Class is in Session — Waterleaf Restaurant at College of DuPage

April 2012 View more

Photos by Greg Shapps

This is more than just another dinner recap. This is a rescue mission made on behalf of every dining establishment that happens to be affiliated with a culinary studies program, an indignity so off-putting to some diners that the .edu replacing the .com at the end of the URL may as well be rendered in red as a trio of gastronomic scarlet letters.

NMAG0412_TableForTwo_4Why the high-minded bias? Maybe educational apprenticeships like these tend to bring to mind such unfortunate stereotypes as the botched dye job at the local barber college or the painful pin-the-tail-on-the-donkey vein hunt during a student nursing encounter. Who wants to take a chance on some kid’s potentially half-hearted homework assignment winding up on their plate?

It’s a point worthy of debate, but perhaps the best way to dispel any fears associated with the culinary school restaurant concept is to simply direct the doubters to College of DuPage (COD), where they’ll find the ever-delightful surprise that is Waterleaf.

Under the Radar

While indeed affiliated with COD’s Culinary Arts program, the students only do the actual cooking at Waterleaf on select nights each month (they do, however, fill out the hosting and service ranks more frequently). These nights generally lean toward a particular ethnic theme on which the classes have been focusing and the prix fixe menus are posted online several weeks out, so any aversion to student cooking—whether rooted in actual experience or just paranoid perception—easily can be accommodated.

NMAG0412_TableForTwo_3The rest of the time, Waterleaf is simply one of the most surreptitious fine dining options in the western suburbs—and a fairly remarkable one at that. Kitty-corner from the McAninch Arts Center on COD’s expansive campus, the restaurant does a brisk business on event nights, and even features a special pre-theater menu option for ticketholders. But with the stage lights dark and the temperature foreboding, we had the spacious, handsome dining room more or less to ourselves—ideal circumstances for an intimate Sunday dinner for two, but a pity considering the care and execution with which Chef Jean-Louis Clerc and his staff lay out the evening.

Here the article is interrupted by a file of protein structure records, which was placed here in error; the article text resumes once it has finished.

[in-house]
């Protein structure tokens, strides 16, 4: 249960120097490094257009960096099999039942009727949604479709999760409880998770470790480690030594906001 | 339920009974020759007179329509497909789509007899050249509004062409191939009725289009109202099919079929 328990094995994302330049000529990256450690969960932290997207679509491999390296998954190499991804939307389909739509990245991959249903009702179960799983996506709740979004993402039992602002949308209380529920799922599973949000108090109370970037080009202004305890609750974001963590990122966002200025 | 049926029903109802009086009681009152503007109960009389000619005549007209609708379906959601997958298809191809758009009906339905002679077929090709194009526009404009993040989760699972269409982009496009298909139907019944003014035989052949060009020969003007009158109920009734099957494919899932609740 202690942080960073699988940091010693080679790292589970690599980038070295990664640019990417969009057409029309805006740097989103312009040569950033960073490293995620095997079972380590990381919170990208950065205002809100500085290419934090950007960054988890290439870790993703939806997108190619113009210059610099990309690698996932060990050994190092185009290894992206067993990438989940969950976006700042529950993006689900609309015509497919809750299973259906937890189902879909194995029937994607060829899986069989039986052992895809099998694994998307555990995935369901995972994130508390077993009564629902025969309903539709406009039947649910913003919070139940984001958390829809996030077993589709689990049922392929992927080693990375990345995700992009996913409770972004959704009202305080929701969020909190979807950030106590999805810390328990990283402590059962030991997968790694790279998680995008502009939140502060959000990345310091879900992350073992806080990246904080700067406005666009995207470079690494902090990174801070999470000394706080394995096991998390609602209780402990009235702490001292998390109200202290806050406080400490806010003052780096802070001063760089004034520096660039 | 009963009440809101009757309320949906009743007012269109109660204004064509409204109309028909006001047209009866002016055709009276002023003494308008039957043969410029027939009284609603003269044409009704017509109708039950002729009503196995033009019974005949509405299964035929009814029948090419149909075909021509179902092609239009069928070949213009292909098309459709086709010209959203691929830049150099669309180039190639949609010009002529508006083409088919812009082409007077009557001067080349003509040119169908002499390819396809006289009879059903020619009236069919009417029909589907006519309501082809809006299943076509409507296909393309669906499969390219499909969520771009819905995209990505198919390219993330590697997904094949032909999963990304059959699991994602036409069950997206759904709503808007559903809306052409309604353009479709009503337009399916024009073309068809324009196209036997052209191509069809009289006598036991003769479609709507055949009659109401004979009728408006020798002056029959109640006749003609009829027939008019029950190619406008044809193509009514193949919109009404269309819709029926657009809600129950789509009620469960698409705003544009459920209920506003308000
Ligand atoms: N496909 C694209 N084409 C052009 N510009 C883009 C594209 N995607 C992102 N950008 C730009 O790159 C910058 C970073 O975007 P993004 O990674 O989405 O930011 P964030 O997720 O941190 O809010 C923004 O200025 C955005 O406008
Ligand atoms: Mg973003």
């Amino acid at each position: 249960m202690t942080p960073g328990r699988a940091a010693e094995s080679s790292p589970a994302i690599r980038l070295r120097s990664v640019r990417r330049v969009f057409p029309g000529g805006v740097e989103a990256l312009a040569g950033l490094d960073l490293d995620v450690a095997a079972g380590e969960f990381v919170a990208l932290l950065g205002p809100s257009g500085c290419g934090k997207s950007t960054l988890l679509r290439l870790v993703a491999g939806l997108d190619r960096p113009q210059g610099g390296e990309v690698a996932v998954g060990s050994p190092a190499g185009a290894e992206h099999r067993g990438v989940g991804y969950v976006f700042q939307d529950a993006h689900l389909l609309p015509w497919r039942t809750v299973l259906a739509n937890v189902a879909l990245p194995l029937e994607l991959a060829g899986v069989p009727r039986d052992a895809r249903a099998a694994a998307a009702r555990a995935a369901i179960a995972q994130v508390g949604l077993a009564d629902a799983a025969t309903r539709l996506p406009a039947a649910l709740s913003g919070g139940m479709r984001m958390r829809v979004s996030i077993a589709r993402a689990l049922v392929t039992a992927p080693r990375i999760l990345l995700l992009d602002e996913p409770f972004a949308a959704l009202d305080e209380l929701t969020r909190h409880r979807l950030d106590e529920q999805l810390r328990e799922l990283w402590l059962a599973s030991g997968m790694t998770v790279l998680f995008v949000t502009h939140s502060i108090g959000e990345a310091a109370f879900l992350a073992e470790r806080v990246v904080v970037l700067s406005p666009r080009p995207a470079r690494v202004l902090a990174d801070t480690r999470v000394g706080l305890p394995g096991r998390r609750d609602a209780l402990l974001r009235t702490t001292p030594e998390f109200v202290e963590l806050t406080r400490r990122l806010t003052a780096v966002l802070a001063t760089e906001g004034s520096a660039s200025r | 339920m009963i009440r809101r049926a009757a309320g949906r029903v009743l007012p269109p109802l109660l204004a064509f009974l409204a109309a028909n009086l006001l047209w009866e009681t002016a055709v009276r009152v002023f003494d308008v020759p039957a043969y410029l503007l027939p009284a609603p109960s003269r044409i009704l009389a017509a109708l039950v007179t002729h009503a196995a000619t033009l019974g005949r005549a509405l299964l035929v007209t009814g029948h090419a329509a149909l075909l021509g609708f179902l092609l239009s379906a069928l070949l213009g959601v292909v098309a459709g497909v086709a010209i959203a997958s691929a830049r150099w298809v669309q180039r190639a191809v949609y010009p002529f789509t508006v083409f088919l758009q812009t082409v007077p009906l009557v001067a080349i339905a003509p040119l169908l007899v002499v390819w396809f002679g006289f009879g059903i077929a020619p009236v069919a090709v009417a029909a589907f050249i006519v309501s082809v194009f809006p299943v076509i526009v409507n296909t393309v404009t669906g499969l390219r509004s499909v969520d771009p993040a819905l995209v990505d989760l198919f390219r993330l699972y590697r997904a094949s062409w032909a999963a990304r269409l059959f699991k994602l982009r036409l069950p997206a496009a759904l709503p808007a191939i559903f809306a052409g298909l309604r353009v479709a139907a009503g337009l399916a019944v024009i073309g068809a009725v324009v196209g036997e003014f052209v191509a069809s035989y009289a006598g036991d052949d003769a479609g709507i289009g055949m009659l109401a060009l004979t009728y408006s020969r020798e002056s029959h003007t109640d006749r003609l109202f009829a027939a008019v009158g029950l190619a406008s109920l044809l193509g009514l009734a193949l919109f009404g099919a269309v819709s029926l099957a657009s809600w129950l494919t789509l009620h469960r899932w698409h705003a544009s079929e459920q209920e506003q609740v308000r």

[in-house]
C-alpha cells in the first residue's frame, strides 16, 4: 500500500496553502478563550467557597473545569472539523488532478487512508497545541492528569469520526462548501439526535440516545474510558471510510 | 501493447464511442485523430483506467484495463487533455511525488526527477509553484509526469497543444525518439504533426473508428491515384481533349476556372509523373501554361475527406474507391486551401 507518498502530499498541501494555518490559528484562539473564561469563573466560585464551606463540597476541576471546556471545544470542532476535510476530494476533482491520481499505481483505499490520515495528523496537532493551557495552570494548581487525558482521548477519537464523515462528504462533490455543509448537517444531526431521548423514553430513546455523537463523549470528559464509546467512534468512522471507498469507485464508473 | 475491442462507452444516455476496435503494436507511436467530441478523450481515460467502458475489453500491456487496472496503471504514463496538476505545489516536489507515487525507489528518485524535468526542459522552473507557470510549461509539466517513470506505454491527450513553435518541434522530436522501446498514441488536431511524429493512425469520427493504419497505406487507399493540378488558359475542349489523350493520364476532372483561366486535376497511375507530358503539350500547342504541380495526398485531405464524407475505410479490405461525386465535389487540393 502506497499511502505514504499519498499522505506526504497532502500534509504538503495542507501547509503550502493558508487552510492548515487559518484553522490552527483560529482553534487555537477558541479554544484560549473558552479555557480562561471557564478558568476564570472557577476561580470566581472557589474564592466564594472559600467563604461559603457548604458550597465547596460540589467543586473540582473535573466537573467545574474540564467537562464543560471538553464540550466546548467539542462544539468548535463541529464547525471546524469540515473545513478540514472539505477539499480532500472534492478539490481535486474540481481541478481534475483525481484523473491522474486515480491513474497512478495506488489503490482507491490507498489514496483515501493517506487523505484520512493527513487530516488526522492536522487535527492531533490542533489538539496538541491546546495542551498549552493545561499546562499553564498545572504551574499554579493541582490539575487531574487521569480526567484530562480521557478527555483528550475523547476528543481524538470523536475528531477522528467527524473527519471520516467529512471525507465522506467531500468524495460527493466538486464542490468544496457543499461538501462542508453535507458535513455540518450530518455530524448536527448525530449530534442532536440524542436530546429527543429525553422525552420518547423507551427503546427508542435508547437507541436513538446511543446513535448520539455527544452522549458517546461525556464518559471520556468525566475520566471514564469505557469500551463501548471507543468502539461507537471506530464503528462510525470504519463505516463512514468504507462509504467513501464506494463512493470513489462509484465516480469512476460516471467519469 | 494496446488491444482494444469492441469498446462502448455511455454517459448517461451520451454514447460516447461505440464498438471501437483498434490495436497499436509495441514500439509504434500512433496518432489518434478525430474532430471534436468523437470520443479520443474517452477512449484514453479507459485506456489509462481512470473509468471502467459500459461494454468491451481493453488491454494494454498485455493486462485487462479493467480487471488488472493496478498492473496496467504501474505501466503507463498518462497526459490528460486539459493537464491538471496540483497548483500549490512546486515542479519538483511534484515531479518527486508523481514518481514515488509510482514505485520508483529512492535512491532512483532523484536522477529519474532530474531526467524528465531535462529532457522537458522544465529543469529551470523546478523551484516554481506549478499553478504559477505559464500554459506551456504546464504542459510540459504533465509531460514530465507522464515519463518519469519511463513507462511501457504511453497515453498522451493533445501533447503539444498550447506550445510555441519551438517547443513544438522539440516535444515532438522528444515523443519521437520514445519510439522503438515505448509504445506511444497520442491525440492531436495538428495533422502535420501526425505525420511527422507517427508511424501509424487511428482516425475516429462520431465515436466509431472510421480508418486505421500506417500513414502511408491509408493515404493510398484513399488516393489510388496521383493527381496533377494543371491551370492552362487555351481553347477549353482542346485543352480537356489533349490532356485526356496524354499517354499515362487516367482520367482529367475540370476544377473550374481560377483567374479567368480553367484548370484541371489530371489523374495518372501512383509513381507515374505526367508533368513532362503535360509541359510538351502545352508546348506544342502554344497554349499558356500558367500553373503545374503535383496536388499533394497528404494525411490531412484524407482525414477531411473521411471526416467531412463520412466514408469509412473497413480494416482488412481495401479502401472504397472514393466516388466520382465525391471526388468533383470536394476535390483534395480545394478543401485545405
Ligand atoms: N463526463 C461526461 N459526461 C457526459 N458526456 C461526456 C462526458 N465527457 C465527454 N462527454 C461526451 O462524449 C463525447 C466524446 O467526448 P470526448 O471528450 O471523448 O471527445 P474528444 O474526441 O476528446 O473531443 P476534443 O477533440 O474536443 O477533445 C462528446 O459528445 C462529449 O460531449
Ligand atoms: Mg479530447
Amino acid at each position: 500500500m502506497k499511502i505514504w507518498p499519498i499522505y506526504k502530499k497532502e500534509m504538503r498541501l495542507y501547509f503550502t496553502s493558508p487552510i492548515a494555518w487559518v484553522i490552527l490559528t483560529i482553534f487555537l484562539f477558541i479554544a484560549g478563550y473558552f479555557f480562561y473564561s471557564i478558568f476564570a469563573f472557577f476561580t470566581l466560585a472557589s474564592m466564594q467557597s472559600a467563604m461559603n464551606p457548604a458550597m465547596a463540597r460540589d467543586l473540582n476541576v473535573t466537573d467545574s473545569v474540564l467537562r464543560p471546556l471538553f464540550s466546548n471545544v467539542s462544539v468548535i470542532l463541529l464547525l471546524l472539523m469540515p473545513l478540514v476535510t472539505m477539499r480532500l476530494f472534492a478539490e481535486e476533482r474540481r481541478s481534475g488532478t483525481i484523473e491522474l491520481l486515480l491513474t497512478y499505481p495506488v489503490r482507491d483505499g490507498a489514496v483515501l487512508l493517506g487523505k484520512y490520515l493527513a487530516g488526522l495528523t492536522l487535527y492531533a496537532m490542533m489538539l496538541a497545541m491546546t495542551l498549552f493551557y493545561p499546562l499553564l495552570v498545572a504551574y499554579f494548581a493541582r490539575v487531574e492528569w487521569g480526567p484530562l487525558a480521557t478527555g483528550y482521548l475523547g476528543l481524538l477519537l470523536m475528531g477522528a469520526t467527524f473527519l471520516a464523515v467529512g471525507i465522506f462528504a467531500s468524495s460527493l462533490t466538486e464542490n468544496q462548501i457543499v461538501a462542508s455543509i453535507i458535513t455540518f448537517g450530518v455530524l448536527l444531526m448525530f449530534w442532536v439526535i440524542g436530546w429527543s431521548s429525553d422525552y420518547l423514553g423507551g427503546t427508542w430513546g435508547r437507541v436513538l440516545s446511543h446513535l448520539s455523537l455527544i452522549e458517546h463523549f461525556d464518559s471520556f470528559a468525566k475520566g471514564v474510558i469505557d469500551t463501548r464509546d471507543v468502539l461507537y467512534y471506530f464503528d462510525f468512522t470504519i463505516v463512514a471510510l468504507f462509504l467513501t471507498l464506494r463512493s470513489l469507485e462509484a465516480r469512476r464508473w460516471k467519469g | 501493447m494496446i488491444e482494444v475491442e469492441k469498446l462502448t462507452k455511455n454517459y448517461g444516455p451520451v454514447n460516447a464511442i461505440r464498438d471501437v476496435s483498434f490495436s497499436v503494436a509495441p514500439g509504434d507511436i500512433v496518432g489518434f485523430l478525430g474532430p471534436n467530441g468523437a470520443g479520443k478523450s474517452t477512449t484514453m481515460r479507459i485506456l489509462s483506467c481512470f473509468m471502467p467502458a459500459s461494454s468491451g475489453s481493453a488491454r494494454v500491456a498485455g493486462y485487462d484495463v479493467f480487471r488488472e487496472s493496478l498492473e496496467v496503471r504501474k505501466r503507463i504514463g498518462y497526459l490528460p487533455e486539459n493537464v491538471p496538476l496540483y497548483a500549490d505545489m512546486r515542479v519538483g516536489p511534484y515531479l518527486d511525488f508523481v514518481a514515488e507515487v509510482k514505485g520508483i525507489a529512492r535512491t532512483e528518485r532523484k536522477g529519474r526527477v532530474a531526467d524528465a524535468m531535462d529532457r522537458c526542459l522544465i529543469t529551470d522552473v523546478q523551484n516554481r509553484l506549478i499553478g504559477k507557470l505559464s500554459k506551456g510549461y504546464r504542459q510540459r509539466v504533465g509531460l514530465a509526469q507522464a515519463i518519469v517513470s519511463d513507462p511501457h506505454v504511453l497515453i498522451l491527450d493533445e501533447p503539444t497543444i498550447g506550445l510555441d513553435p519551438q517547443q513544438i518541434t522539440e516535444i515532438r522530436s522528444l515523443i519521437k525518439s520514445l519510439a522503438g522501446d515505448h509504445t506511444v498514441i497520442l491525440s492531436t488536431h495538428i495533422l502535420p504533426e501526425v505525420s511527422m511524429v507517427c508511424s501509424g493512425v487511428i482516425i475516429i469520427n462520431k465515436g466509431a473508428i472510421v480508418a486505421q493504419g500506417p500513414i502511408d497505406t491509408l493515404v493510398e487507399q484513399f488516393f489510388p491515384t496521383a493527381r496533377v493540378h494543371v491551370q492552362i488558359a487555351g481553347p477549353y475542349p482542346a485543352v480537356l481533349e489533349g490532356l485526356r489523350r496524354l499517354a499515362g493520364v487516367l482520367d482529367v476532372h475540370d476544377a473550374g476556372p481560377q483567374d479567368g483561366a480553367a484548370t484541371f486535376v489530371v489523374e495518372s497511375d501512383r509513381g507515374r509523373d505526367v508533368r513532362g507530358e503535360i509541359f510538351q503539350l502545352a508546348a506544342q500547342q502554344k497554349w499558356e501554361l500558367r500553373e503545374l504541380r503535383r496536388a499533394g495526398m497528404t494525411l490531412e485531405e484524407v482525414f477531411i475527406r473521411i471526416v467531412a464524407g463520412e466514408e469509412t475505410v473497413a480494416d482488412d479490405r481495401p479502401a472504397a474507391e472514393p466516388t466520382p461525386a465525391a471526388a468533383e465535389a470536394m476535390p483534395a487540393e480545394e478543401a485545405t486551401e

Combo Meal

While the compact dinner menu at Waterleaf will never be mistaken for the multi-page, order-by-number laundry list at your favorite carryout place, the array of intriguing ingredients and creative preparations woven throughout virtually ensures that almost any diner will find several options worth exploring. Fulfilling our senses of both discovery and economy, we opted for the build-your-own prix fixe spread, consisting of a starter, an entrée, and a dessert for one set price.

NMAG0412_TableForTwo_2Any concern that “fine dining” might mean “hungry later” was laid soundly to rest when my appetizer arrived—two substantial crab cakes that wouldn’t have been out of place on the entrée slate. After a nicely presented amuse-bouche of rich tomato soup and gorgonzola, the indulgence continued with several meaty braised short ribs flanking a mountain of horseradish mashed potatoes that would have made Richard Dreyfus proud. While my companion’s delicious champagne and morel-infused chicken seemed to better fit the expected artistic milieu of “fine dining”—the half-bird wading in a splash of persimmon compote and orbited by an imposing potato ring—it too turned out to be more than expected from a sheer volume perspective (not to mention delicious).

Of course, just because the heft of the entrées caught us off guard, there was no discussion of passing on dessert (we had opted for the full package, after all)—a wise decision in retrospect, as her chocolate trio of two tarts and a mousse and my black-and-white chocolate bread pudding (with banana ice cream!) proved to be the perfect extra credit on an already grade-A meal.

It turned out to be another of the evening’s courses that we wouldn’t mind repeating sometime soon.

Waterleaf Restaurant at College of DuPage
425 Fawell Boulevard, Glen Ellyn